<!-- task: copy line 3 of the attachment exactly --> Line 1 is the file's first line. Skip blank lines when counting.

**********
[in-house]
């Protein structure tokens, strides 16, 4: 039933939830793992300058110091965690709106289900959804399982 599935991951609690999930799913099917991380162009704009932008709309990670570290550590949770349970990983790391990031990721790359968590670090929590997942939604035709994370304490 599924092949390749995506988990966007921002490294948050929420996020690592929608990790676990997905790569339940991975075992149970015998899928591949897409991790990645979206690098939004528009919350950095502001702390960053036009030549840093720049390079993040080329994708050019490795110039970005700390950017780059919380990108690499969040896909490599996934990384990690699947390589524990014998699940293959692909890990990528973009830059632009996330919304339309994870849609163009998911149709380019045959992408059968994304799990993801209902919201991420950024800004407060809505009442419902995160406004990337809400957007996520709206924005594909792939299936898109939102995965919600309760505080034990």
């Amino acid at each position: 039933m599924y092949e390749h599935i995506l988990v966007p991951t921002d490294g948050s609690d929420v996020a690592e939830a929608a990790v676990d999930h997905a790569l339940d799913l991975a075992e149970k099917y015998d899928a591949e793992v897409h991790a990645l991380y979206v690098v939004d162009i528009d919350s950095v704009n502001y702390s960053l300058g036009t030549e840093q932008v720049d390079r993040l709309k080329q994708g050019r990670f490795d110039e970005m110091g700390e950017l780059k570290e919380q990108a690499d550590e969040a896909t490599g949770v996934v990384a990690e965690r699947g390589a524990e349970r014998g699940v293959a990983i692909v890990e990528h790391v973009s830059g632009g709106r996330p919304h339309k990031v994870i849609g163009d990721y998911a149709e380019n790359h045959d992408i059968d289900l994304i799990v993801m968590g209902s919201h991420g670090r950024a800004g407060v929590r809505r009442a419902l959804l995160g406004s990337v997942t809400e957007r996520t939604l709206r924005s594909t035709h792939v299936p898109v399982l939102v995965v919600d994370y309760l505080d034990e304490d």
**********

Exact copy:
């Amino acid at each position: 039933m599924y092949e390749h599935i995506l988990v966007p991951t921002d490294g948050s609690d929420v996020a690592e939830a929608a990790v676990d999930h997905a790569l339940d799913l991975a075992e149970k099917y015998d899928a591949e793992v897409h991790a990645l991380y979206v690098v939004d162009i528009d919350s950095v704009n502001y702390s960053l300058g036009t030549e840093q932008v720049d390079r993040l709309k080329q994708g050019r990670f490795d110039e970005m110091g700390e950017l780059k570290e919380q990108a690499d550590e969040a896909t490599g949770v996934v990384a990690e965690r699947g390589a524990e349970r014998g699940v293959a990983i692909v890990e990528h790391v973009s830059g632009g709106r996330p919304h339309k990031v994870i849609g163009d990721y998911a149709e380019n790359h045959d992408i059968d289900l994304i799990v993801m968590g209902s919201h991420g670090r950024a800004g407060v929590r809505r009442a419902l959804l995160g406004s990337v997942t809400e957007r996520t939604l709206r924005s594909t035709h792939v299936p898109v399982l939102v995965v919600d994370y309760l505080d034990e304490d």